French elite branded cowards for deserting girl who insulted Islam
Adam Sage, Paris
France’s left-wing elite have been accused of cowardice for failing to speak out in favour of a teenager facing death threats for insulting Islam.
The 16-year-old girl, identified only by her first name, Mila, has been told by police it is too dangerous for her to return to her sixth-form college in southeast France, and she is struggling to find another willing to take her.
Richard Malka, her lawyer, said that her plight had been ignored by feminist and left-wing groups, which are usually quick to defend women subjected to verbal and physical violence. “It is the left that traditionally defends secularism in this country. It saddens me that it has not done so in this case,” he told The Times.
L’affaire Mila has divided the country and fuelled anguish in governing circles, highlighting France’s troubles in reconciling ethnic minorities with a state that has no official religion, no offence of blasphemy and no time for the Anglo-Saxon concept of multi-culturalism.
Mila became a target after an outburst in a video broadcast live online. A row with a Muslim whose advances she had rebuffed led to her saying: “I hate religion. The Koran is . . . full of hate . . . Islam is a shit religion.”
She received an avalanche of insults and threats to kill and to rape her, prompting police to advise her to go into hiding.
“She has been stuck at home for two weeks without being able to go to school. She is only a teenager and the sky has fallen on her head,” Mr Malka said. He added that her family was working with the local education authority to find a school that would “guarantee her security”.
Ministers were too fearful of upsetting France’s five million or so Muslims, said Mr Malka, who claimed that their inaction amounted to a betrayal of the values laid by Voltaire, the 18th-century enlightenment philosopher who was the champion of free speech.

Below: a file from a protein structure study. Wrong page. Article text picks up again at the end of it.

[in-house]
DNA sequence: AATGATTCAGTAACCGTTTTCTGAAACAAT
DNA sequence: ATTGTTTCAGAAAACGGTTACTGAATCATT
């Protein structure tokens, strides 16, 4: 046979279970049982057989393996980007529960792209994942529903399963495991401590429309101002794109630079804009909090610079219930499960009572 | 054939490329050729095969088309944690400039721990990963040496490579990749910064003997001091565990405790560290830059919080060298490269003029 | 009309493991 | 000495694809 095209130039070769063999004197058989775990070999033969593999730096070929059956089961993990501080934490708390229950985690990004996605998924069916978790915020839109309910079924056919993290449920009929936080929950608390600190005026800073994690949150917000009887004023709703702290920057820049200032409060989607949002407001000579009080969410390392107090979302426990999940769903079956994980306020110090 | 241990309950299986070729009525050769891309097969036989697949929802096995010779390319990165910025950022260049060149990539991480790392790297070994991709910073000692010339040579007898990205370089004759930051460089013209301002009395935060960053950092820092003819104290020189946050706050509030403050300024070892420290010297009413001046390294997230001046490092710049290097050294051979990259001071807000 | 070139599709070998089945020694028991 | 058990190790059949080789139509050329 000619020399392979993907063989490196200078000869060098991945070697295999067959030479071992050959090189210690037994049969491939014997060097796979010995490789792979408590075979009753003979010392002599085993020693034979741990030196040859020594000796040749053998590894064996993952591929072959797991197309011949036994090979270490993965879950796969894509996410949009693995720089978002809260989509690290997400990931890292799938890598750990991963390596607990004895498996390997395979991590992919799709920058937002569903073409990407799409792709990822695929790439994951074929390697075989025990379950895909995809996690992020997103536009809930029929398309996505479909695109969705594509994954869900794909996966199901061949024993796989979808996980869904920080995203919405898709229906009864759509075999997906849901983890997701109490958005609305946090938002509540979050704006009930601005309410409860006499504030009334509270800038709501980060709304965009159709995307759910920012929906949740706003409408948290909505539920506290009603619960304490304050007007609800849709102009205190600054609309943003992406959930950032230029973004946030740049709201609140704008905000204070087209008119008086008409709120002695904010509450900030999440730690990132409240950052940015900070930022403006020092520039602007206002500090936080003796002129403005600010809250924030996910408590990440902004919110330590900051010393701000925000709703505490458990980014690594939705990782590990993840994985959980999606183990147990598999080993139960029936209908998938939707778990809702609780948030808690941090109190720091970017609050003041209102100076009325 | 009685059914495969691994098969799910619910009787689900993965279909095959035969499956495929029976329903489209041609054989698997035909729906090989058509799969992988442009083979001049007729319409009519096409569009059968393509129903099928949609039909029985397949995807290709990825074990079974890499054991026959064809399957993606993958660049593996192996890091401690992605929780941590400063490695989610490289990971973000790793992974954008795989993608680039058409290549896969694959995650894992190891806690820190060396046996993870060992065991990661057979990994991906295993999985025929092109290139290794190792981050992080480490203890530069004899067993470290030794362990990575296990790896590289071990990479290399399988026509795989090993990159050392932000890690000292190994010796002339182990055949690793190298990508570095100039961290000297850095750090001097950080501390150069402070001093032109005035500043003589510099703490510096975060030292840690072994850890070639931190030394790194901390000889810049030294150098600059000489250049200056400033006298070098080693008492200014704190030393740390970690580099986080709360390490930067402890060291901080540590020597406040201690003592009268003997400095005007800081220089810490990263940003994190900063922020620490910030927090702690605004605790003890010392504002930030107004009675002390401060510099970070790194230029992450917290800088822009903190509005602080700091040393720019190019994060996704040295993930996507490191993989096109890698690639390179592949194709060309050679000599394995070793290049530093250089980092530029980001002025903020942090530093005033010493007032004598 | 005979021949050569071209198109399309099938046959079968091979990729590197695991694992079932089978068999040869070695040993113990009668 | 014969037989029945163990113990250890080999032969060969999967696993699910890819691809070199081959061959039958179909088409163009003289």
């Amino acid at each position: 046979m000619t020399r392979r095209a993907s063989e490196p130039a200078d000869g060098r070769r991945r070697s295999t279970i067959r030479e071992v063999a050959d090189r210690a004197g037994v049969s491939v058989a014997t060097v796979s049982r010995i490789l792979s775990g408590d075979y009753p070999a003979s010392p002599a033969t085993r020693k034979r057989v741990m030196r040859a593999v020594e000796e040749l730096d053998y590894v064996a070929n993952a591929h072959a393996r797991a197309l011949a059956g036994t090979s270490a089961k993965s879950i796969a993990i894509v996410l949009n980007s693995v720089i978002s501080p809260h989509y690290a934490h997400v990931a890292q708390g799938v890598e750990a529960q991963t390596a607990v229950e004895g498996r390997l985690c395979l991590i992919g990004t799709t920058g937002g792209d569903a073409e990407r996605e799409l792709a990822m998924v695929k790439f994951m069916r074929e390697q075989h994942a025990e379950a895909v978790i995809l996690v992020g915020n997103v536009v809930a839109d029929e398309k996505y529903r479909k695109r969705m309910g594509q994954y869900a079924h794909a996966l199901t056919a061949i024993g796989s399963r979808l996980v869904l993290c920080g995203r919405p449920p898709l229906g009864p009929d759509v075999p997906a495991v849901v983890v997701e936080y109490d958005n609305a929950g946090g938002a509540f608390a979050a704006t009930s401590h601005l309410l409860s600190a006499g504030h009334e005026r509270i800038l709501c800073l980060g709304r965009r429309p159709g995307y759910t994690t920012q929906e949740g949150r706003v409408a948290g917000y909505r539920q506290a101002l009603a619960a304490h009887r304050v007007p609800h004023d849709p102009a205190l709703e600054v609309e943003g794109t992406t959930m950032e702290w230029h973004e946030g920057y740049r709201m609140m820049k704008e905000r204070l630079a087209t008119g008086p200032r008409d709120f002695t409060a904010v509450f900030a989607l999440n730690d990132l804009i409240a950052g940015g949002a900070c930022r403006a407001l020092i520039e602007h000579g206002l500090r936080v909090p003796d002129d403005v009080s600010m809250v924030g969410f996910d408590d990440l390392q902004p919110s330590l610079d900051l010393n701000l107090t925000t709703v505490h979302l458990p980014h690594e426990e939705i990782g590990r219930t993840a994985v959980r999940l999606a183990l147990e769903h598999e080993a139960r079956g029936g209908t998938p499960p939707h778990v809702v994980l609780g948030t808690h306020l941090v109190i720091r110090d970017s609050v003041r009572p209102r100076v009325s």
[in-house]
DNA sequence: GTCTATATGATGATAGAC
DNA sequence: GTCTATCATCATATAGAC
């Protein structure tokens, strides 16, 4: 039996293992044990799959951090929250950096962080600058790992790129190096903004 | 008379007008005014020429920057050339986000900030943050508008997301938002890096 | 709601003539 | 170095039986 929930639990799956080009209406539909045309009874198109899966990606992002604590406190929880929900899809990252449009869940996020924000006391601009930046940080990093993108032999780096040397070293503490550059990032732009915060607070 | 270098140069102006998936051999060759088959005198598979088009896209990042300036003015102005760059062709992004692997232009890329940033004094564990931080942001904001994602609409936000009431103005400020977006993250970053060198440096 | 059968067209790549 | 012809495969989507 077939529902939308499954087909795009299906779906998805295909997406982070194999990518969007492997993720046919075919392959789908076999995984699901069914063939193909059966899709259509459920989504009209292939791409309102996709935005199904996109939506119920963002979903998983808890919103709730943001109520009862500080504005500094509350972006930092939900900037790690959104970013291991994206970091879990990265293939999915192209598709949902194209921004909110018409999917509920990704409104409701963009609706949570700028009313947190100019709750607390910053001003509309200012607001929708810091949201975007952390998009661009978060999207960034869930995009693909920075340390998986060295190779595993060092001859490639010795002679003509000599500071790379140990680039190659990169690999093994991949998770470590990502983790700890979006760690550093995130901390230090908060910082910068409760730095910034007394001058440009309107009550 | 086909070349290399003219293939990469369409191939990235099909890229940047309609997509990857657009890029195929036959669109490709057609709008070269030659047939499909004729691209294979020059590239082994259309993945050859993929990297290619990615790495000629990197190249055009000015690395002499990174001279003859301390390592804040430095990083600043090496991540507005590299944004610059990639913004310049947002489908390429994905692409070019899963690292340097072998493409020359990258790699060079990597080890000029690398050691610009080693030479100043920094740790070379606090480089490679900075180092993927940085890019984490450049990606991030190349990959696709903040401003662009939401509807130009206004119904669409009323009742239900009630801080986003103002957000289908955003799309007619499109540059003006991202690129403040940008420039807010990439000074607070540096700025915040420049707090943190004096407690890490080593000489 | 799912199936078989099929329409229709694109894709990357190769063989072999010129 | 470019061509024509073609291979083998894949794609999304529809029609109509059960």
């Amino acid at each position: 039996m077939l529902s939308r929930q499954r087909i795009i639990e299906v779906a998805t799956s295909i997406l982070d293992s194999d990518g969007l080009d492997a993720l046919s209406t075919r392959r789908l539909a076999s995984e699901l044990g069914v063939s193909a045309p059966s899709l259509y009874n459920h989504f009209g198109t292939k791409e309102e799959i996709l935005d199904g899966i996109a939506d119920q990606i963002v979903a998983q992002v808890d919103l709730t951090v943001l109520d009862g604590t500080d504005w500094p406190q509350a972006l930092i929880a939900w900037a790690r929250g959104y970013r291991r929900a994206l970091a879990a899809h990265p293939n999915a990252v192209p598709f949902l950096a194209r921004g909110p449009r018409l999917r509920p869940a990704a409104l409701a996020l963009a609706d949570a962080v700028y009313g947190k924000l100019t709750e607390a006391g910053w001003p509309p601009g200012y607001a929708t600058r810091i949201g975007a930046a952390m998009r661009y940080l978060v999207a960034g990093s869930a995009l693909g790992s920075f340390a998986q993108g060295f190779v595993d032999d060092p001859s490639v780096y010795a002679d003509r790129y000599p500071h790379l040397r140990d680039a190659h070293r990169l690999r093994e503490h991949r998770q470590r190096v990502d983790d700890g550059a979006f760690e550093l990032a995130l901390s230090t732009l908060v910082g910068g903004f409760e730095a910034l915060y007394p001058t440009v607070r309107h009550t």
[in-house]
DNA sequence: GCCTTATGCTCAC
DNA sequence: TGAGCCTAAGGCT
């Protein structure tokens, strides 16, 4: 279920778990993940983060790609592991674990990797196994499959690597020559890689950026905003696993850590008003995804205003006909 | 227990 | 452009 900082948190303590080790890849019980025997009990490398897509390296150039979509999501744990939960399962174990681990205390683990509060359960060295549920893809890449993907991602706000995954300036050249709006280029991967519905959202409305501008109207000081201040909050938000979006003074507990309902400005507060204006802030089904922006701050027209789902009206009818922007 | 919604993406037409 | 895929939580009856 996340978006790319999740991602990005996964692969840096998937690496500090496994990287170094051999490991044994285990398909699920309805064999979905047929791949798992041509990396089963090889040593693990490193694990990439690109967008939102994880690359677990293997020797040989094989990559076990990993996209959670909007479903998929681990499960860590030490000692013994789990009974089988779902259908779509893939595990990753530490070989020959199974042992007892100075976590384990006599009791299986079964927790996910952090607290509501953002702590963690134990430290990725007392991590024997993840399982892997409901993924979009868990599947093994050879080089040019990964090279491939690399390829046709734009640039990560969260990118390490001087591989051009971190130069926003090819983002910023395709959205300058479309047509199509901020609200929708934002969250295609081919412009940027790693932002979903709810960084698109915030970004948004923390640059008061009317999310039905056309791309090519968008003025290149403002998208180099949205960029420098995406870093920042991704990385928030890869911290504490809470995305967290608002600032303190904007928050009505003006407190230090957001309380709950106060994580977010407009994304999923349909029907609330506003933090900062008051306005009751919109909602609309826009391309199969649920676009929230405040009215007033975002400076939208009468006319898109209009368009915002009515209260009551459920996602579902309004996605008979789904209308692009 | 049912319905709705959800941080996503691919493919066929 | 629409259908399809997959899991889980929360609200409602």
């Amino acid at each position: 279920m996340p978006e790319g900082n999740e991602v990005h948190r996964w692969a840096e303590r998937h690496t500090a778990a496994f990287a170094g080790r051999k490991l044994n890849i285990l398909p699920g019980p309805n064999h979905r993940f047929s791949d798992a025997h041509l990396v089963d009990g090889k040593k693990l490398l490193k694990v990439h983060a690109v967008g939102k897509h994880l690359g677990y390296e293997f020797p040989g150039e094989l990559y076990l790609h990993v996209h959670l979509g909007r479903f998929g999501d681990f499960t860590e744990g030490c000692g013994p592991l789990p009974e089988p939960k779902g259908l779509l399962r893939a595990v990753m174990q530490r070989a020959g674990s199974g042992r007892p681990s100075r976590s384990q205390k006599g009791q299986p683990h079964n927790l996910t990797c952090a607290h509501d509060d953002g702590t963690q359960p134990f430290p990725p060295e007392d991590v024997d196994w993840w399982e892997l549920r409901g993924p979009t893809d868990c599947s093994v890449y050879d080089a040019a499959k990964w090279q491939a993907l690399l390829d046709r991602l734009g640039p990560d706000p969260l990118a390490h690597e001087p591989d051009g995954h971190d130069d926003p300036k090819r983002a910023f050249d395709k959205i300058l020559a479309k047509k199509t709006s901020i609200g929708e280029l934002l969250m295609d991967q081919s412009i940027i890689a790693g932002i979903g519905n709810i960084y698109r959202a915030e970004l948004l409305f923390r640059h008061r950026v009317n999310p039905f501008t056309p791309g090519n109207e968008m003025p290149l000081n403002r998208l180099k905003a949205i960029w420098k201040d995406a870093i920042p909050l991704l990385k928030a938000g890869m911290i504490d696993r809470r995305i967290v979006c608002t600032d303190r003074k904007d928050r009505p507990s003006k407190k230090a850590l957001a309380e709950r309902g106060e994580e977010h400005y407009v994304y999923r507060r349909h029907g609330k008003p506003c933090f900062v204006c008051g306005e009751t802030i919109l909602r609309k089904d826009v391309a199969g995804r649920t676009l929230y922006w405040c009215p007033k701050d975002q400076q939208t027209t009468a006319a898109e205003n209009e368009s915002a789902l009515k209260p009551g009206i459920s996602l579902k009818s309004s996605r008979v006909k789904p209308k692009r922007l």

“No human rights association has protested or expressed solidarity with the girl whose life has suddenly been plunged into hiding,” he said.
The row escalated when Abdallah Zekri, director of the French Council of Muslims, said that Mila had “reaped what she had sown”. His words provoked fury, forcing the council to issue a retraction.
Right-wing critics say the government’s response has been exemplified by Nicole Belloubet, the justice minister, who said that Mila’s comments breached “freedom of conscience”. When it was pointed out that no such concept existed in French law, Ms Belloubet apologised and said that her remark had been a “mistake”.
Franz-Olivier Giesbert, an influential right-wing commentator and former editor of Le Figaro, accused her of appeasing Islamists and compared her actions to those of the Vichy regime that collaborated with Hitler. “Is France still France?” he asked. “Some days you wonder.”
In an editorial for Le Point news magazine, he wrote: “In Islamic republics such as Pakistan or Iran [Ms Belloubet’s comments] would be normal. But they are not normal in France, the country of the Enlightenment where there is a right to blasphemy.”
The prosecutor’s office in Vienne, near Lyons, has opened a criminal investigation in an attempt to identify the people making the threats. But it said that it had dropped a second inquiry which was intended to determine whether her comments amounted to incitement to hatred, explaining that French law authorised criticism of a religion.